New report explores pros and cons of working with real world medical data

New report explores pros and cons of working with real world medical data

A new report by researchers at RTI Health Solutions and parent company RTI International, found that although healthcare databases have allowed for greater access to real world medical data, using databases to evaluate the safety of medical products is complex and requires careful research consideration. [More]

New case study assesses immediate, ongoing response to the 9/11 disaster

Fourteen years after the attack on the World Trade Center (WTC), a case study in the current issue of Annals of Global Health identifies several elements that have had a critical impact on the evolution of the WTC response and, directly or indirectly, on the health of the WTC-exposed population. [More]
Enzymatic activity essential for vision may provide target for drug transport

Enzymatic activity essential for vision may provide target for drug transport

Researchers at Case Western Reserve University School of Medicine have uncovered the mechanism that enables the enzyme Lecithin: retinol acyltransferase (LRAT) to store vitamin A--a process that is indispensable for vision. [More]
Heat-shock protein 90 enables ER+ breast cancers to develop resistance to hormonal therapy

Heat-shock protein 90 enables ER+ breast cancers to develop resistance to hormonal therapy

Long known for its ability to help organisms successfully adapt to environmentally stressful conditions, the highly conserved molecular chaperone heat-shock protein 90 (HSP90) also enables estrogen receptor-positive (ER+) breast cancers to develop resistance to hormonal therapy. [More]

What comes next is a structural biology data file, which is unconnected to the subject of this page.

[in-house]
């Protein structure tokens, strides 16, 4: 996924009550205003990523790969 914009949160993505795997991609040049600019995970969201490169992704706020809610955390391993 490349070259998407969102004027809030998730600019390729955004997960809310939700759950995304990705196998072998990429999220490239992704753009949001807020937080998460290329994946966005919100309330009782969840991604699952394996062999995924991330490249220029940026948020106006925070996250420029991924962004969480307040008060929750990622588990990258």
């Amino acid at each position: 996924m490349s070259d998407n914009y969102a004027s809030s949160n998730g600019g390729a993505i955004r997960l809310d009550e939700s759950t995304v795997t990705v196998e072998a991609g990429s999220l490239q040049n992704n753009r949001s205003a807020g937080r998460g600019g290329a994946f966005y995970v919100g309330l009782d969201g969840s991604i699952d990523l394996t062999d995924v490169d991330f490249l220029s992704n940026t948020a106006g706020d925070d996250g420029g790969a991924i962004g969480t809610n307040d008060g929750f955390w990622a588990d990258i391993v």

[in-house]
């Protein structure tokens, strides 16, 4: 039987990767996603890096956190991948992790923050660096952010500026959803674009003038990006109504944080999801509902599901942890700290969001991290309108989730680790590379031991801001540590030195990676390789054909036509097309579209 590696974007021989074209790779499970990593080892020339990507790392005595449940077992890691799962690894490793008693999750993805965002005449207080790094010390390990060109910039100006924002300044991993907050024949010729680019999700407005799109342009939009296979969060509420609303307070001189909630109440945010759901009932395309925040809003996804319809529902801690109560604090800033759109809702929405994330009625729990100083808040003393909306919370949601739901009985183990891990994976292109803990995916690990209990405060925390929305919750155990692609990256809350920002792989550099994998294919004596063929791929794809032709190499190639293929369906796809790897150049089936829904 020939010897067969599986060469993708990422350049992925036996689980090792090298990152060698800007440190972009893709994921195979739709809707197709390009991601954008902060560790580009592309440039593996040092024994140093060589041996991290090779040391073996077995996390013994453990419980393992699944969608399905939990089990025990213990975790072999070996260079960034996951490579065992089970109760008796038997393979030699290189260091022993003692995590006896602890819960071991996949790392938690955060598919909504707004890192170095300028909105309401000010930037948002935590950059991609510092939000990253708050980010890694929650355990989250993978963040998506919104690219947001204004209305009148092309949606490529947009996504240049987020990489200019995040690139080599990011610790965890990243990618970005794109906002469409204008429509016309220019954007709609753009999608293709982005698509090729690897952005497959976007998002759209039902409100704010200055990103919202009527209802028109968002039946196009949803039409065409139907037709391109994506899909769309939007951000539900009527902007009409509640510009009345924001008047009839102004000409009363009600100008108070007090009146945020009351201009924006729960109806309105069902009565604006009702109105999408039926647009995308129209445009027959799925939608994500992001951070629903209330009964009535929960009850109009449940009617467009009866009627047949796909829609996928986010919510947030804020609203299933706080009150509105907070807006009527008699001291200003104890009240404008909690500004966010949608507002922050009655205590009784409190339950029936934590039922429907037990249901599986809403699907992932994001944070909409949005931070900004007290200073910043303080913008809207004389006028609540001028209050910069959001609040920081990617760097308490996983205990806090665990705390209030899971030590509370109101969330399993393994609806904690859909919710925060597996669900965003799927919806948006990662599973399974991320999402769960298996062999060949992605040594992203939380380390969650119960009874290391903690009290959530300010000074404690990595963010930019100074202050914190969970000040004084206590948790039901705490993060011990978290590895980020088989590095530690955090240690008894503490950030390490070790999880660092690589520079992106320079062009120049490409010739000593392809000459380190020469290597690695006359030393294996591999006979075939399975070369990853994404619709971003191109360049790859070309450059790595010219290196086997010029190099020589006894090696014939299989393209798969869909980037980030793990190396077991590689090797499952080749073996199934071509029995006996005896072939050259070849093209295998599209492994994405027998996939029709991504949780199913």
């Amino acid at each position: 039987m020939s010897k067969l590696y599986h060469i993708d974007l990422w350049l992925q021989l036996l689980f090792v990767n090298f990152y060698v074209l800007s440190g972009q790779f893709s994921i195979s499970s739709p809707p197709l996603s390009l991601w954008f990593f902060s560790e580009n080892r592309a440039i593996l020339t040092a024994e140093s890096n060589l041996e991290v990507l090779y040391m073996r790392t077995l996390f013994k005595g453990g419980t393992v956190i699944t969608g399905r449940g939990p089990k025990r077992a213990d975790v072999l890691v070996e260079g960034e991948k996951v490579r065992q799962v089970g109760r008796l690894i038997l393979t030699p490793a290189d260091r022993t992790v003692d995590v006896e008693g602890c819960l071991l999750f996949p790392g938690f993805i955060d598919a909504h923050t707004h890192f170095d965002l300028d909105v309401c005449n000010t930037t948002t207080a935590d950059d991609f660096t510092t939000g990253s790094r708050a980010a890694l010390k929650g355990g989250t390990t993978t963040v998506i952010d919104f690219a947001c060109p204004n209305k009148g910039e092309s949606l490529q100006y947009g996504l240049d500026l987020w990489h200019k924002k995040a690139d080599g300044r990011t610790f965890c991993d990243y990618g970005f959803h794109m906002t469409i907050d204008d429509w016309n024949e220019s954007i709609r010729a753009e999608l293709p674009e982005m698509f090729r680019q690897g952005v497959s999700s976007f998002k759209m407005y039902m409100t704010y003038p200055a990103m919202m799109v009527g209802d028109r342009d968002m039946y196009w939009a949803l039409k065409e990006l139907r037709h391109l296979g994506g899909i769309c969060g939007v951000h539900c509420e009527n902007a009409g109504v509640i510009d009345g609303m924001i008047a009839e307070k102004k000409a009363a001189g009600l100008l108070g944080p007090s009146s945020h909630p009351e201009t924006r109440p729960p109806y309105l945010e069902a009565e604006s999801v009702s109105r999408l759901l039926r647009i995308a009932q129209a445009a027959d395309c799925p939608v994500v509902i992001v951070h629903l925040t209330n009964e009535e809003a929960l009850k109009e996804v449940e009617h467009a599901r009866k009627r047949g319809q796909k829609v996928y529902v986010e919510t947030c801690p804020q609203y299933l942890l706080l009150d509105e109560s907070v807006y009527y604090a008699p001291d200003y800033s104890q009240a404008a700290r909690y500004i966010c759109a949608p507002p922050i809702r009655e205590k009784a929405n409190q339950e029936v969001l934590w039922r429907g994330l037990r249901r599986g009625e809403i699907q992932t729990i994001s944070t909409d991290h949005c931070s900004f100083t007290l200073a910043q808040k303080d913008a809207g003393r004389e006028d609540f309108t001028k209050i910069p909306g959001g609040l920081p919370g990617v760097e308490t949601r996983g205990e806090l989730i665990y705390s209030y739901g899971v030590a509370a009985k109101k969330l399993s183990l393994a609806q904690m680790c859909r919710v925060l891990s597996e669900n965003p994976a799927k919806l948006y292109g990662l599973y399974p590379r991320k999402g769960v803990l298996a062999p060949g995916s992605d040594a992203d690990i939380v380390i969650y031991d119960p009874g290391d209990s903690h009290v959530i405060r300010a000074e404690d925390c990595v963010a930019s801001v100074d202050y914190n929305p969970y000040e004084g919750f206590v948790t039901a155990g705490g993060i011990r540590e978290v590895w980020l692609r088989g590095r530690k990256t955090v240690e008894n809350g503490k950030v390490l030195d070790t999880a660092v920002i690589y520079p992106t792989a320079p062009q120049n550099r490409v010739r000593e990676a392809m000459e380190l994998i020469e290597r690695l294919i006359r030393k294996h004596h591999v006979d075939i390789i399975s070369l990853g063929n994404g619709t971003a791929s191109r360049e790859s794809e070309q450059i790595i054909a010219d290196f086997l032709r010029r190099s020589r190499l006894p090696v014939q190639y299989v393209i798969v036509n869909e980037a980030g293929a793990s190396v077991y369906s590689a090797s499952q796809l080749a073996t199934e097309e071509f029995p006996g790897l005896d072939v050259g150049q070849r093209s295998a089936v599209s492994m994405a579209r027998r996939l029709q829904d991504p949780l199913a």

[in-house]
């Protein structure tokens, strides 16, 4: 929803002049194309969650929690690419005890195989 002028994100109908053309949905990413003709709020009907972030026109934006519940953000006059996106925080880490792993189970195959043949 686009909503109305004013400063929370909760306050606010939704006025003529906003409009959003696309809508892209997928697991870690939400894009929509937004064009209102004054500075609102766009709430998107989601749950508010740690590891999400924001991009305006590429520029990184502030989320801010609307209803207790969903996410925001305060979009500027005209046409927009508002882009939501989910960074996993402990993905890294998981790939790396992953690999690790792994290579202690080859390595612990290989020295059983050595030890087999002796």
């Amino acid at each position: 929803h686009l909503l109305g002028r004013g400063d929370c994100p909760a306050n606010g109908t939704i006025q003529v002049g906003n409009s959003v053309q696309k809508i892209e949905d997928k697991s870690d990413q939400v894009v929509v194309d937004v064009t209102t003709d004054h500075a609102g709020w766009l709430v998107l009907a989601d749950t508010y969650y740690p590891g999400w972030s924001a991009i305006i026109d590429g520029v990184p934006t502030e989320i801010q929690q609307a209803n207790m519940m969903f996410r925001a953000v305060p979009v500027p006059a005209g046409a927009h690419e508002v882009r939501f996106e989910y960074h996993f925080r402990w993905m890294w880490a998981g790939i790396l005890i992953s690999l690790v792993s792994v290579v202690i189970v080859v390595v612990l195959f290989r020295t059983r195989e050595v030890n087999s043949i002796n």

Findings open new avenues for research to predict risk of therapy-related AML

Findings open new avenues for research to predict risk of therapy-related AML

For a small percentage of cancer patients, treatment aimed at curing the disease leads to a form of leukemia with a poor prognosis. Conventional thinking goes that chemotherapy and radiation therapy induce a barrage of damaging genetic mutations that kill cancer cells yet inadvertently spur the development of acute myeloid leukemia (AML), a blood cancer. [More]
Continuous glucose monitoring (CGM) mobile communications: an interview with Jorge Valdes

Continuous glucose monitoring (CGM) mobile communications: an interview with Jorge Valdes

Type 1 diabetes is a complex condition to manage. It requires continuous, around the clock monitoring of blood glucose levels, which change repeatedly throughout the day and night. [More]
Scientists seek to improve stem cell transplant outcomes using DNA sequencing, mathematical modeling

Scientists seek to improve stem cell transplant outcomes using DNA sequencing, mathematical modeling

Is the human immune system similar to the weather, a seemingly random yet dynamical system that can be modeled based on past conditions to predict future states? Scientists at VCU Massey Cancer Center's award-winning Bone Marrow Transplant (BMT) Program believe it is, and they recently published several studies that support the possibility of using next-generation DNA sequencing and mathematical modeling to not only understand the variability observed in clinical outcomes of stem cell transplantation, but also to provide a theoretical framework to make transplantation a possibility for more patients who do not have a related donor. [More]